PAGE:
Doomed by Nancy Beaudet
Emerson Winters’ story is one that addresses exactly what it means to not fit the mold, to be an outcast, to be filled with the teenage angst that comes from not knowing what the rest of life will be like. In Nancy Beaudet’s novel Doomed, Emerson struggles in a world that seems to just not want her, but seems to have been made for people who are the exact opposite of her. While her older sister has long legs that seem to go up to her shoulders and an unquestionably perfect waistline, Emerson suffers with being called fat and her self-confidence and body image are crushed. However, when Emerson is around the gentle twenty-one year old Warren she feels different- loved, protected, and maybe even attractive. As Beaudet touches on many of the subjects that make growing up as someone painfully unique so hard, she also encourages the reader to consider whether or not one person should become the sole focus of another person’s life.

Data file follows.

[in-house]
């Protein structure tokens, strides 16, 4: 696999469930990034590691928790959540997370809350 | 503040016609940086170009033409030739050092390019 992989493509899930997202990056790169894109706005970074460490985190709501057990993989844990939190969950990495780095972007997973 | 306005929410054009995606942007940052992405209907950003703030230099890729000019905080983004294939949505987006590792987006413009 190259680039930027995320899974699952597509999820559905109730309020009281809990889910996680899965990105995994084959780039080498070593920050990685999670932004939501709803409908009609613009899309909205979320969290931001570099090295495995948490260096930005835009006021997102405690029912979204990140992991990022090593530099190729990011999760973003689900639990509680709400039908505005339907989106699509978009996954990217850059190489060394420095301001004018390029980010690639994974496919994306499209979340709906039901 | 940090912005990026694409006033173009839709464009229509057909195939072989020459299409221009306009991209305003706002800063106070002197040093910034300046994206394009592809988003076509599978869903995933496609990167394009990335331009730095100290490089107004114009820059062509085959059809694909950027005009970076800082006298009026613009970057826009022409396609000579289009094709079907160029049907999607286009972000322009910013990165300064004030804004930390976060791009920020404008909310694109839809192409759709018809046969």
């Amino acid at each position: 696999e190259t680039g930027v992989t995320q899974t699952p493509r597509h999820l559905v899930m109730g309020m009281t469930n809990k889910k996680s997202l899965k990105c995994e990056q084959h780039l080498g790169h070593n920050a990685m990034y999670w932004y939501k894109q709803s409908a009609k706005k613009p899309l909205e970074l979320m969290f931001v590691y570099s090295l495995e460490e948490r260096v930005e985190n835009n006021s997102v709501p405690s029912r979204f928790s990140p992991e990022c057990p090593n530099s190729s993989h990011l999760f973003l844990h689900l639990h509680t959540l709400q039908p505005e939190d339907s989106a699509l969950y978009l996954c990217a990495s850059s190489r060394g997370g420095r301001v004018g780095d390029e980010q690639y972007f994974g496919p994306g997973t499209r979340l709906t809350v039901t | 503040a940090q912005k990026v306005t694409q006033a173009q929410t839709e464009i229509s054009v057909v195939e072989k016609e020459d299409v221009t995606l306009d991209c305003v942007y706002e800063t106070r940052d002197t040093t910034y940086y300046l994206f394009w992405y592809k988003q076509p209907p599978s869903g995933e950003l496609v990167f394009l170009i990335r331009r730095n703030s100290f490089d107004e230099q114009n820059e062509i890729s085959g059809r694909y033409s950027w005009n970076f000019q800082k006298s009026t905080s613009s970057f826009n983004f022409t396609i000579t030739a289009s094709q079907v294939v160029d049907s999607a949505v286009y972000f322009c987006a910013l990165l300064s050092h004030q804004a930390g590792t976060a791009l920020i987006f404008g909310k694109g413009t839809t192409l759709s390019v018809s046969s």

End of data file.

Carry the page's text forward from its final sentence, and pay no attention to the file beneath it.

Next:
While many young readers will surely feel a strong connection to Emerson’s struggle and position in life, Beaudet’s writing can also verge on overly sappy. An emotional roller coaster ride that takes the reader from anger, to sadness, to love, might leave one feeling a bit whiplashed in only one hundred and twenty-five pages. All things considered though, being a teenager is largely about riding the emotional roller coaster, avoiding parents in the process, and ultimately making it out to laugh at the story later.
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